Jan 25, 2019

What the Roger Stone indictment tells us about the Trump campaign

Roger Stone. Photo: Drew Angerer/Getty Images

Roger Stone's indictment by the Mueller investigation reveals a series of alleged conversations between the Republican operative and Trump campaign officials regarding the timing and content of Wikileaks' email dumps during the 2016 campaign — which Stone allegedly lied about under oath.

Why it matters: Multiple Trump campaign officials — although we don't know who — were allegedly told by Stone ahead of time about WikiLeaks releases considered damaging to Hillary Clinton. One campaign official was even instructed to reach out to Stone about future releases following the DNC email release in July 2016.

Between the lines: Russia is notably absent from the indictment — the only time the words "Russia" or "Russian" are used is in noting the date the DNC announced they had been hacked by Russian government actors and to describe the various investigations into Russian interference in the 2016 election and potential collusion with the Trump campaign.

Key points of the indictment regarding the Trump campaign:

  1. Stone allegedly told senior Trump campaign officials by June or July of 2016 that he had information about Wikileaks planning to leak information that would be damaging to Hillary Clinton. The DNC email leak happened on July 22.
  2. After the DNC emails, a senior Trump campaign official was allegedly instructed to ask Stone about any future Wikileaks dumps or if Wikileaks had any other damaging information on Clinton's campaign. Stone then allegedly told them about potential future releases.
  3. Stone then allegedly told the Trump campaign about potential future Wikileaks releases impacting the Clinton campaign.
  4. Between late July and early August, Stone allegedly repeatedly emailed with an undisclosed political commentator, who would later be interviewed by investigators, to obtain information from Wikileaks' head Julian Assange about future leaks. It was shortly after that Stone publicly claimed to have spoken with Assange and to know the timing of the next leak.
  5. Around Oct. 3, 2016, Stone allegedly wrote to "a supporter involved with the Trump Campaign" in regards to the expected Wikileaks dump: "Spoke to my friend in London last night. The payload is still coming.”
  6. After the release of Podesta's emails in October, an associate of "the high-ranking Trump Campaign official" allegedly sent Stone a text which read, "well done."
  7. Stone allegedly lied to House investigators about his communications with Wikileaks and Trump officials. He also attempted to persuade an undisclosed witness, described as "a radio host who had known Stone for more than a decade" to withhold information from the investigations, per the indictment.

Go deeper: Read the full Roger Stone indictment by the Mueller investigation

Go deeper

Coronavirus dashboard

Illustration: Aïda Amer/Axios

  1. Global: Total confirmed cases as of 11:00 p.m. ET: 5,589,626 — Total deaths: 350,453 — Total recoveries — 2,286,956Map.
  2. U.S.: Total confirmed cases as of 11:00 p.m. ET: 1,680,913 — Total deaths: 98,913 — Total recoveries: 384,902 — Total tested: 14,907,041Map.
  3. Federal response: DOJ investigates meatpacking industry over soaring beef pricesMike Pence's press secretary returns to work.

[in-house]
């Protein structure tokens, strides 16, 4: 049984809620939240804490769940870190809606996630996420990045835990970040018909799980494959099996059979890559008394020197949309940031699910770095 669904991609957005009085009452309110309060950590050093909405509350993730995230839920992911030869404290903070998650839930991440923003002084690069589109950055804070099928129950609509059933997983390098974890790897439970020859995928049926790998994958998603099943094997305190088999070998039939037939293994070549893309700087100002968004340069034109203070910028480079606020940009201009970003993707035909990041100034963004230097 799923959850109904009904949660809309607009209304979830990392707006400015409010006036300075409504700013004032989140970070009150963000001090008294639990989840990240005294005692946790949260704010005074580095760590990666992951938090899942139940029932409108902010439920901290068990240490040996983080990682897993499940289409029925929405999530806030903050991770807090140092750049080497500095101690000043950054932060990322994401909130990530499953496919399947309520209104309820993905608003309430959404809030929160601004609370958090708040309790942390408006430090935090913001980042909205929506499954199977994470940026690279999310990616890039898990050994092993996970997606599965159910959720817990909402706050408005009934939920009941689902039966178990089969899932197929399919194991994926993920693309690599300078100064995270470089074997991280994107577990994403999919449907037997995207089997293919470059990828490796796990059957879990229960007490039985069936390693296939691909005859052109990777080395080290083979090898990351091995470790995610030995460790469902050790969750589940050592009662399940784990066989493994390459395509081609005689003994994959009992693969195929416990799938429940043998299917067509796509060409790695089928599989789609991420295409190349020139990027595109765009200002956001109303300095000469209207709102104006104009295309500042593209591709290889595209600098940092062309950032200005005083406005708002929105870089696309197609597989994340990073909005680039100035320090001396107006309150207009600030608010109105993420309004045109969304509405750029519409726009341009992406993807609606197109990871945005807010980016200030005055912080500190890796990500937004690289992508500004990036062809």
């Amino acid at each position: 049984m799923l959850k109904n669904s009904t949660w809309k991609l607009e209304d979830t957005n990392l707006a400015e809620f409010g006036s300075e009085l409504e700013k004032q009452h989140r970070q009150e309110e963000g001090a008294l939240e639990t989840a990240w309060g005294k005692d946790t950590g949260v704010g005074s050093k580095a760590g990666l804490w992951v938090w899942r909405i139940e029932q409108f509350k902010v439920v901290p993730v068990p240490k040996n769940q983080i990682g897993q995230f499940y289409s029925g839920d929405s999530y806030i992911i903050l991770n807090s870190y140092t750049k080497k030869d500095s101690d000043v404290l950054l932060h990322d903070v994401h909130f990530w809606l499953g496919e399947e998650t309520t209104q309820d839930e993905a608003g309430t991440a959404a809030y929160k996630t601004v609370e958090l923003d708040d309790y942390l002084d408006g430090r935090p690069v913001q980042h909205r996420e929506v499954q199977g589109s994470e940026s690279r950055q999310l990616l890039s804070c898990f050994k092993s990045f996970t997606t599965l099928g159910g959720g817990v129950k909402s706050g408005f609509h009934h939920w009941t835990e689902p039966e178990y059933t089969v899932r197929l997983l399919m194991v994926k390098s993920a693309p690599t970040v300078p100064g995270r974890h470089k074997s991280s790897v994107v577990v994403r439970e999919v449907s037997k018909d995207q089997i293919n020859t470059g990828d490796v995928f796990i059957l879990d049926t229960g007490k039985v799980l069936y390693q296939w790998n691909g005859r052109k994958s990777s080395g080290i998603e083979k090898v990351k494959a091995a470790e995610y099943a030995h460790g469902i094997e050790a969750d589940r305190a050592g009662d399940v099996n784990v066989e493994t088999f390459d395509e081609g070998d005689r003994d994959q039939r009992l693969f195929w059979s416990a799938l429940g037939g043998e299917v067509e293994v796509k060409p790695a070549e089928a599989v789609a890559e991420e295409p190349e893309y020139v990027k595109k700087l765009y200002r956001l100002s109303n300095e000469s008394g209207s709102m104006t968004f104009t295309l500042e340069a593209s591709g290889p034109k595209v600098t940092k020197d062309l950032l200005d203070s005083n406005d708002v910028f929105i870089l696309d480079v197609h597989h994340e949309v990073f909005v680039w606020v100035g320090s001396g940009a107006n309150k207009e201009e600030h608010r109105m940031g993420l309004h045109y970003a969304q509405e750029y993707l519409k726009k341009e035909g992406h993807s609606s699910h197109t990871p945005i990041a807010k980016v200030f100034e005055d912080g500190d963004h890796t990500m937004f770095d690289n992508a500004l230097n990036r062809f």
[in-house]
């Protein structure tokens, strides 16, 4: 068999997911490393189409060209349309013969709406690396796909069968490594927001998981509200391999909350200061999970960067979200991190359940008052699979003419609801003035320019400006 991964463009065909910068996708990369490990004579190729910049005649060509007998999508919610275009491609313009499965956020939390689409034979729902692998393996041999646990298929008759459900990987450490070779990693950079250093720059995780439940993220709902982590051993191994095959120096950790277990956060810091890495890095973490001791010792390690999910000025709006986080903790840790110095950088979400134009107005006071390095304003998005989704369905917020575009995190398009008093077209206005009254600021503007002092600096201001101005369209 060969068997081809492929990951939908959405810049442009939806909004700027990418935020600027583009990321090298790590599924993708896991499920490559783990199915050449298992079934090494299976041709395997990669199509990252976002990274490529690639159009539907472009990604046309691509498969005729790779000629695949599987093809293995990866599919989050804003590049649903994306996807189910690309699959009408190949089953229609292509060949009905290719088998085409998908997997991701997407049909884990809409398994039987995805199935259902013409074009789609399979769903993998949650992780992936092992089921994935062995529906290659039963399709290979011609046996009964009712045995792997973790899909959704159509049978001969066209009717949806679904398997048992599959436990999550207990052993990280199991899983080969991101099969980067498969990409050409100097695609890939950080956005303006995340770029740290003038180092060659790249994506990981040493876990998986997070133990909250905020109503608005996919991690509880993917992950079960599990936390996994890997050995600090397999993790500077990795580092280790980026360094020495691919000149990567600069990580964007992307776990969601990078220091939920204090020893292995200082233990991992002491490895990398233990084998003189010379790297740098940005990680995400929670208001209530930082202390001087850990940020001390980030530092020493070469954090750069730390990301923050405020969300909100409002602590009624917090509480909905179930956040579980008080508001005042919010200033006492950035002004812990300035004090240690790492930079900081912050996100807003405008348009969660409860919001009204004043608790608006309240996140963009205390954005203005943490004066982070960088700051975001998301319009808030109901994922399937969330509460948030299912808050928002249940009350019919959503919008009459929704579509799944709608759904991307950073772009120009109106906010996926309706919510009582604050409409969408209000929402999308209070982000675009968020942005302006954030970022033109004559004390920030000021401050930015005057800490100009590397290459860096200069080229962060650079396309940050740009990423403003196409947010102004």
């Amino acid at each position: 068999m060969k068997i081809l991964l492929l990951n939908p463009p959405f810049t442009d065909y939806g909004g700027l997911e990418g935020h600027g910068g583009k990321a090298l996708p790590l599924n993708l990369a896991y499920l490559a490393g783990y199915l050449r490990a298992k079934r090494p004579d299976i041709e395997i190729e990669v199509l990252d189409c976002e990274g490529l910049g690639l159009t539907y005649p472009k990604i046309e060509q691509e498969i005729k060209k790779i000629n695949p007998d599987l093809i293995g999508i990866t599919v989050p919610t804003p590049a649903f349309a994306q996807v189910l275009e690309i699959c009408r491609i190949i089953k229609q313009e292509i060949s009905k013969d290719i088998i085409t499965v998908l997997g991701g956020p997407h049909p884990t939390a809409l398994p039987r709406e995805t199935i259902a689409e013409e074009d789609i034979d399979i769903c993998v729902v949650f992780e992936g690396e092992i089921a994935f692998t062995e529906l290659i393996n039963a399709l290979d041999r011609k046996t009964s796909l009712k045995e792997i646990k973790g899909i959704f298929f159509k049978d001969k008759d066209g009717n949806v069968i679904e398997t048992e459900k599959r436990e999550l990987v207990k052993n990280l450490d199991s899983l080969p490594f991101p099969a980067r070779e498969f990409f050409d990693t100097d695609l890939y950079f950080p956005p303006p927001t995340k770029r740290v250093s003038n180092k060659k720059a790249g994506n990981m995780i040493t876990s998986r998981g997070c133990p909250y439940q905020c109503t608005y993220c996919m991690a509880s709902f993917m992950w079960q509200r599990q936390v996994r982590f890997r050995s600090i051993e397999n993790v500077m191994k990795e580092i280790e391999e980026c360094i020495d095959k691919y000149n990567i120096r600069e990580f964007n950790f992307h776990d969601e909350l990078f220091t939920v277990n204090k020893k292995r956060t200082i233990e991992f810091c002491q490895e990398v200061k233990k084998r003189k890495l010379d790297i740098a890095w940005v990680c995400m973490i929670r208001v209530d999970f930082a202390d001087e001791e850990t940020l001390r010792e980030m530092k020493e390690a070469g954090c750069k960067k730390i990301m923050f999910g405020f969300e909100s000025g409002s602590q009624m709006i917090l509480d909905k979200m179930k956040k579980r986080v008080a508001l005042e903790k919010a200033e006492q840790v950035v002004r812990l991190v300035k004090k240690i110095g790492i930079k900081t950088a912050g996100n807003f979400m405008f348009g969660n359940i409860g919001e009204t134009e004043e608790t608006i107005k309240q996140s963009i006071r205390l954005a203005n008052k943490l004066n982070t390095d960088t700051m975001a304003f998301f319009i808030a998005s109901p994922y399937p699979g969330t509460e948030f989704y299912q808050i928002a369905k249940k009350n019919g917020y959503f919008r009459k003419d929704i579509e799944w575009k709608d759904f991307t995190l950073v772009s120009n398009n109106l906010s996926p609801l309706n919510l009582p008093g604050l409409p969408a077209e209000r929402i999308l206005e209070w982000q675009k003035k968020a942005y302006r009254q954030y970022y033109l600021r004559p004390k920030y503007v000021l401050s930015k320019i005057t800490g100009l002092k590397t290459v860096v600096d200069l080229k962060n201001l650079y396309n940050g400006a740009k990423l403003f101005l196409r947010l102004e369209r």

4. Congress: House Republicans to sue Nancy Pelosi in effort to block proxy voting.
  5. Business: How the new workplace could leave parents behind.
  6. Tech: Twitter fact-checks Trump's tweets about mail-in voting for first timeGoogle to open offices July 6 for 10% of workers.
  7. Public health: Coronavirus antibodies could give "short-term immunity," CDC says, but more data is neededCDC releases guidance on when you can be around others after contracting the virus.
  8. What should I do? When you can be around others after contracting the coronavirus — Traveling, asthma, dishes, disinfectants and being contagiousMasks, lending books and self-isolatingExercise, laundry, what counts as soap — Pets, moving and personal healthAnswers about the virus from Axios expertsWhat to know about social distancingHow to minimize your risk.
  9. Other resources: CDC on how to avoid the virus, what to do if you get it, the right mask to wear.

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Updated 6 mins ago - Politics & Policy

World coronavirus updates

Data: The Center for Systems Science and Engineering at Johns Hopkins; Map: Axios Visuals

There are no COVID-19 patients in hospital in New Zealand, which reported just 21 active cases after days of zero new infections. A top NZ health official said Tuesday he's "confident we have broken the chain of domestic transmission."

By the numbers: Almost 5.5 million people have tested positive for the novel coronavirus as of Tuesday, and more than 2.2 million have recovered. The U.S. has reported the most cases in the world (over 1.6 million from 14.9 million tests).

U.S. coronavirus updates

Data: The Center for Systems Science and Engineering at Johns Hopkins; Map: Andrew Witherspoon/Axios. This graphic includes "probable deaths" that New York City began reporting on April 14.

Coronavirus antibody tests are still relatively unreliable, and it's unclear if people who get the virus are immune to getting it again, the Centers for Disease Control and Prevention cautioned on Tuesday.

By the numbers: More than 98,900 people have died from COVID-19 and over 1.6 million have tested positive in the U.S. Over 384,900 Americans have recovered and more than 14.9 million tests have been conducted.